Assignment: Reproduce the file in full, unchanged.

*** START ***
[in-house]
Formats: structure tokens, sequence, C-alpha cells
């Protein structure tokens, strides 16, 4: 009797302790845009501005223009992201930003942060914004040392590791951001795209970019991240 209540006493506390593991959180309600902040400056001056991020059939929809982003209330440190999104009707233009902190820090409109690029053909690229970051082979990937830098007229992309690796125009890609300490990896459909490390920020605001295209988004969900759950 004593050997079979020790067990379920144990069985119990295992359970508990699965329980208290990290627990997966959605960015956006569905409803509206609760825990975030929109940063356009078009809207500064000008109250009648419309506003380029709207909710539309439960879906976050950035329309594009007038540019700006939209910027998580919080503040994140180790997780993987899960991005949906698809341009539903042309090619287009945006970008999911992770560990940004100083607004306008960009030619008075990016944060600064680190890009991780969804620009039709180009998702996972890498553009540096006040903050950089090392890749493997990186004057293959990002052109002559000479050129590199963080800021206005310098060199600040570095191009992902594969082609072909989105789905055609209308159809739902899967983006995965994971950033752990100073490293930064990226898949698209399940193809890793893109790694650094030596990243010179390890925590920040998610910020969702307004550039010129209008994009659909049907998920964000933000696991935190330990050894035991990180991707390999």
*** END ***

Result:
[in-house]
Formats: structure tokens, sequence, C-alpha cells
């Protein structure tokens, strides 16, 4: 009797302790845009501005223009992201930003942060914004040392590791951001795209970019991240 209540006493506390593991959180309600902040400056001056991020059939929809982003209330440190999104009707233009902190820090409109690029053909690229970051082979990937830098007229992309690796125009890609300490990896459909490390920020605001295209988004969900759950 004593050997079979020790067990379920144990069985119990295992359970508990699965329980208290990290627990997966959605960015956006569905409803509206609760825990975030929109940063356009078009809207500064000008109250009648419309506003380029709207909710539309439960879906976050950035329309594009007038540019700006939209910027998580919080503040994140180790997780993987899960991005949906698809341009539903042309090619287009945006970008999911992770560990940004100083607004306008960009030619008075990016944060600064680190890009991780969804620009039709180009998702996972890498553009540096006040903050950089090392890749493997990186004057293959990002052109002559000479050129590199963080800021206005310098060199600040570095191009992902594969082609072909989105789905055609209308159809739902899967983006995965994971950033752990100073490293930064990226898949698209399940193809890793893109790694650094030596990243010179390890925590920040998610910020969702307004550039010129209008994009659909049907998920964000933000696991935190330990050894035991990180991707390999």